The Americans with Disabilities Act (ADA) provides protection for people with disabilities in the areas of employment, public services and transportation, public accommodation US Equal Employment Opportunity Commission, and telecommunications. The ADA, as pertaining to employment, is enforced by the .

For information or technical assistance on the Americans with Disabilities Act, state disability policy information, disability statistics, and local disability resources contact the Texas Governor's Committee on People with Disabilities.

The Texas Department of Licensing and Regulation reviews construction documents for the construction or substantial renovation, modification, or alteration of buildings or facilities defined as public or commercial accommodations for architectural barriers. This review is mandated through the Americans with Disabilities Act. For additional information on architectural barriers contact the Texas Department of Licensing and Regulation.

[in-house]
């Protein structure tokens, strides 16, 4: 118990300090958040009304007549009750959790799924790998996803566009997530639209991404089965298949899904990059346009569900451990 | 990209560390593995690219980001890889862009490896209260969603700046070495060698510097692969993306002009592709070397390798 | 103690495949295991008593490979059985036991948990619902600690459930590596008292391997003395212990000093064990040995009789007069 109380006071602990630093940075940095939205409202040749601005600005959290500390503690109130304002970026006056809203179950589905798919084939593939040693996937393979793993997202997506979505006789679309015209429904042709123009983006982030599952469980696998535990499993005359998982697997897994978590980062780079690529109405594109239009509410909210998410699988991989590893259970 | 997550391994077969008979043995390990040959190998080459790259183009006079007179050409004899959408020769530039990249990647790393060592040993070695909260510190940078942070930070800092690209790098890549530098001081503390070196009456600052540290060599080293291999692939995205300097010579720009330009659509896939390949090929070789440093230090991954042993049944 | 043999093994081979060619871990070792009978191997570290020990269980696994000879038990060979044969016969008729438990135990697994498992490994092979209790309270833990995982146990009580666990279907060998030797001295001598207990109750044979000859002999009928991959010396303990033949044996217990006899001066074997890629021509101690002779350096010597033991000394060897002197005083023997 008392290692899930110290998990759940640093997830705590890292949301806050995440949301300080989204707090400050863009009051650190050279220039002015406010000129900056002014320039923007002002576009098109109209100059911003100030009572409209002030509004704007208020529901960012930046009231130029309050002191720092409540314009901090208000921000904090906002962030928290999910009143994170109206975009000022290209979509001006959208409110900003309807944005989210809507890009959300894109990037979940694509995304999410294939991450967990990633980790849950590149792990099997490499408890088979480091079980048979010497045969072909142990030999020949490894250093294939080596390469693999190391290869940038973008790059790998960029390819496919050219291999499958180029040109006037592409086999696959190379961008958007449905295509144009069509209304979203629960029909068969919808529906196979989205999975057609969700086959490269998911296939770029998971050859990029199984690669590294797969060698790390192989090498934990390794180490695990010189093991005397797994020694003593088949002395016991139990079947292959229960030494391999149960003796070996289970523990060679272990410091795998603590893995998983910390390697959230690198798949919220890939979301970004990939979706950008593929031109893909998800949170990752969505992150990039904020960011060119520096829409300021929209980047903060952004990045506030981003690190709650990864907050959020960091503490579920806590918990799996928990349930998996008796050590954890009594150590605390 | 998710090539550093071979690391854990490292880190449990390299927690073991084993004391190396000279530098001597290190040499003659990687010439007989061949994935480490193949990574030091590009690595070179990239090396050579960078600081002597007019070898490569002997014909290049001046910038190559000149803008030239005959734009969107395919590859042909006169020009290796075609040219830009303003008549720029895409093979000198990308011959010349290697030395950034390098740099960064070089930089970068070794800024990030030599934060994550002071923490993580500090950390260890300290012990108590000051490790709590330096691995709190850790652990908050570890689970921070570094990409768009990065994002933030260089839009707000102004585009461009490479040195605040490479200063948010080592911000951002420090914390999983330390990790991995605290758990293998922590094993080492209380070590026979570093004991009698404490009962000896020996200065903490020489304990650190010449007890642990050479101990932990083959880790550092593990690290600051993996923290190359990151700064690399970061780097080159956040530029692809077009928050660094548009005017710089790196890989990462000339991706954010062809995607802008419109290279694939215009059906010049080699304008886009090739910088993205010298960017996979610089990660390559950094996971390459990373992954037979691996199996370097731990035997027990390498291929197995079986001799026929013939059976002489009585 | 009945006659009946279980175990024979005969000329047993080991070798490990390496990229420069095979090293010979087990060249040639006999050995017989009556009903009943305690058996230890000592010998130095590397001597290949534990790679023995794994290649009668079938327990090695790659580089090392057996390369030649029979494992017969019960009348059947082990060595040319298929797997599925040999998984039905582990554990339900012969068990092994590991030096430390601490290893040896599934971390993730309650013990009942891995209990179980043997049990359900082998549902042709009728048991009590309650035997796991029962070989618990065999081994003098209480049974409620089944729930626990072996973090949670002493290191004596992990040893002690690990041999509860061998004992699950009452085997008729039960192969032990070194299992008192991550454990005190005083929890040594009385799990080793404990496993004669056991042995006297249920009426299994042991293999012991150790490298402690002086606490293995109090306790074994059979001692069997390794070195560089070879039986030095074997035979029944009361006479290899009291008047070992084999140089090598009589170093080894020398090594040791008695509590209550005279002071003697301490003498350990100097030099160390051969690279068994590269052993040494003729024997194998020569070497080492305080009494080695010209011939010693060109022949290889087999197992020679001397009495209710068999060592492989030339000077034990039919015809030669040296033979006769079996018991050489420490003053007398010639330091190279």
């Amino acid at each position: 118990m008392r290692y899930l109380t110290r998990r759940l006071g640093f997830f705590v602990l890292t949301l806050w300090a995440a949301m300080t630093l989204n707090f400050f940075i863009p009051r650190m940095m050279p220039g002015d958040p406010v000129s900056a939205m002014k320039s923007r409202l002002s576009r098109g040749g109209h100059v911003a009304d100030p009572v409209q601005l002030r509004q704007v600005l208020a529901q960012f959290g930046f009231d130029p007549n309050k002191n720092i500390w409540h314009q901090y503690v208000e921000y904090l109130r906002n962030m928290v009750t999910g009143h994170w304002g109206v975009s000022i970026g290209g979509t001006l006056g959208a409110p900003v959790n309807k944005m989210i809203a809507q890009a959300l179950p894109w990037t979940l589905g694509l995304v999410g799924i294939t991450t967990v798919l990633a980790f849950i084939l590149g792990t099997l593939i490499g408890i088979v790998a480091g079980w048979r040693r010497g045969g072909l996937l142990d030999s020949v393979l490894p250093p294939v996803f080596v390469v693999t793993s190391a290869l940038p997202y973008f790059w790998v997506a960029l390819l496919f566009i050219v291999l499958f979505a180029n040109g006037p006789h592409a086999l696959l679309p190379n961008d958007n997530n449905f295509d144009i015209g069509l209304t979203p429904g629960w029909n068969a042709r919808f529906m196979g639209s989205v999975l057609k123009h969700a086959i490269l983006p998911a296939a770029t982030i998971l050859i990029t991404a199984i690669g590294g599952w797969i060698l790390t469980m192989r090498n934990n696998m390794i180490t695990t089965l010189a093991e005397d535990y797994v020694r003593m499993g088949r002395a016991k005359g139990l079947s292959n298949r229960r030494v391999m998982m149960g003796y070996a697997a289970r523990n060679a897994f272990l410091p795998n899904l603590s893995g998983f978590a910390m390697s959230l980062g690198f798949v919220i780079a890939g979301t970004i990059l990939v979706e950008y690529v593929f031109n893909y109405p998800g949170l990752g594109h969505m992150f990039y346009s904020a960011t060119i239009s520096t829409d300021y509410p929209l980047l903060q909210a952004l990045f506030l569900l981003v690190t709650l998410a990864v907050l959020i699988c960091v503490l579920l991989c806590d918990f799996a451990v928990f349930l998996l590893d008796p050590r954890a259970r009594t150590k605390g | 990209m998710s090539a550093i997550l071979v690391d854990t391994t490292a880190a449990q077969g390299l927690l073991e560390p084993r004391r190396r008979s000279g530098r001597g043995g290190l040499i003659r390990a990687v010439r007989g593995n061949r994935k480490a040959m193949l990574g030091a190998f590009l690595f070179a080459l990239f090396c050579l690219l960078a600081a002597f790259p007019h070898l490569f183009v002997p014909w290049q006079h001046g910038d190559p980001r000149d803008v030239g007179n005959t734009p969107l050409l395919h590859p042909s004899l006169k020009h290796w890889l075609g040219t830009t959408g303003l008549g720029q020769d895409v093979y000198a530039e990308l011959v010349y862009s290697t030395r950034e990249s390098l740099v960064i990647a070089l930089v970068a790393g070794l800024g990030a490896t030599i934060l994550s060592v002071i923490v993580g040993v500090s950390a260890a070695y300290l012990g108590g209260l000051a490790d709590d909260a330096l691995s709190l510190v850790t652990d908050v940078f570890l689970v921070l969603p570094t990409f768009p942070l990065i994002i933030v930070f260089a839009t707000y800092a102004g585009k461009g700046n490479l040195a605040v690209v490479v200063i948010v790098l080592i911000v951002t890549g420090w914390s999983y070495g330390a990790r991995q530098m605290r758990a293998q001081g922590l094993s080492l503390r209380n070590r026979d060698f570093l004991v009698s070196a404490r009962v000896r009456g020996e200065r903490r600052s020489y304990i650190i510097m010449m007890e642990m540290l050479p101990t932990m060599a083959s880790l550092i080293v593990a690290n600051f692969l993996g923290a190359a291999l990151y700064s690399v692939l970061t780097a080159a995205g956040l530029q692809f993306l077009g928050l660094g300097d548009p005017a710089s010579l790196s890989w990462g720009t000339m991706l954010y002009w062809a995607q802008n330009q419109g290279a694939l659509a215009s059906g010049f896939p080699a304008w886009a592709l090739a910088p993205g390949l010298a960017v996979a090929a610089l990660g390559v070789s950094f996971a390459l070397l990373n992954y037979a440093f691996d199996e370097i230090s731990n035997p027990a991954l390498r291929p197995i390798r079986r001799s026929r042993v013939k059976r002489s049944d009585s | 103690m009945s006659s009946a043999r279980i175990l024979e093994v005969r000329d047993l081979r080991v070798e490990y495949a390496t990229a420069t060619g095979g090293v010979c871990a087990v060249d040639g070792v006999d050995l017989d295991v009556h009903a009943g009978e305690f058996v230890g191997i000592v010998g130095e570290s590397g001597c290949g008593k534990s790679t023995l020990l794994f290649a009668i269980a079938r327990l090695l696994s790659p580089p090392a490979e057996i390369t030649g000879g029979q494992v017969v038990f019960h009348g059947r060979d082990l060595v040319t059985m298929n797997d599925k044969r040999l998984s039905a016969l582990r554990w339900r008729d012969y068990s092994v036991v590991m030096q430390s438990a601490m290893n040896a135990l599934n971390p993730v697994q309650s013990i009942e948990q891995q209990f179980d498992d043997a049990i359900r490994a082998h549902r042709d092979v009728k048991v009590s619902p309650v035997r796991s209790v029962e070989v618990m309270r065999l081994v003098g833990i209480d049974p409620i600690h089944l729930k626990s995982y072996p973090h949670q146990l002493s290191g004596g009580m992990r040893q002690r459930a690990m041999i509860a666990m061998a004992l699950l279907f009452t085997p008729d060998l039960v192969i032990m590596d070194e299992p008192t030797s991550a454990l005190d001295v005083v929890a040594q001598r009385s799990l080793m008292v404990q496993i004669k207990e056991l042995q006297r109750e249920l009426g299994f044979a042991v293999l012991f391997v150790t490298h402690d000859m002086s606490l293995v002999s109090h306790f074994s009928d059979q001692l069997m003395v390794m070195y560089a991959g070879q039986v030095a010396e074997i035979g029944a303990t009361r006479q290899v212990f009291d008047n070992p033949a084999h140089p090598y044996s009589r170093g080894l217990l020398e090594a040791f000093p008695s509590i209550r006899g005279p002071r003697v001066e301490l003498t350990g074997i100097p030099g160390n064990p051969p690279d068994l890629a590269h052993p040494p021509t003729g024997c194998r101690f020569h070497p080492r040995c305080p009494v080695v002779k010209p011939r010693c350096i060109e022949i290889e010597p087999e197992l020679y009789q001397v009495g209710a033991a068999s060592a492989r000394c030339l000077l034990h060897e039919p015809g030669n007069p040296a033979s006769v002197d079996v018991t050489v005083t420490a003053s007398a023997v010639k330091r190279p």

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Drug-Free Workplace

Advice is available to Texas employers with 15 or more employees who maintain workers' compensation coverage. Employers must comply with certain drug-free workplace requirements, and are also subject to federal regulations. These federal regulations include the Drug-Free Workplace Act of 1988 and U.S. Department of Transportation regulations requiring drug and alcohol testing.

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Equal Employment

Federal and state laws prohibit employment discrimination. The United States Equal Employment Opportunity Commission (EEOC) and the Texas Workforce Commission, Civil Rights Division (TWCCRD) are charged with enforcing fair employment laws which prohibit discrimination on the basis of race, color, sex, religion, disability, age, or national origin.

The TWCCRD will provide technical assistance and training to employers to facilitate compliance with laws prohibiting employment discrimination. The EEOC promotes voluntary programs that allow employers and organizations to implement equal employment opportunity programs within their businesses.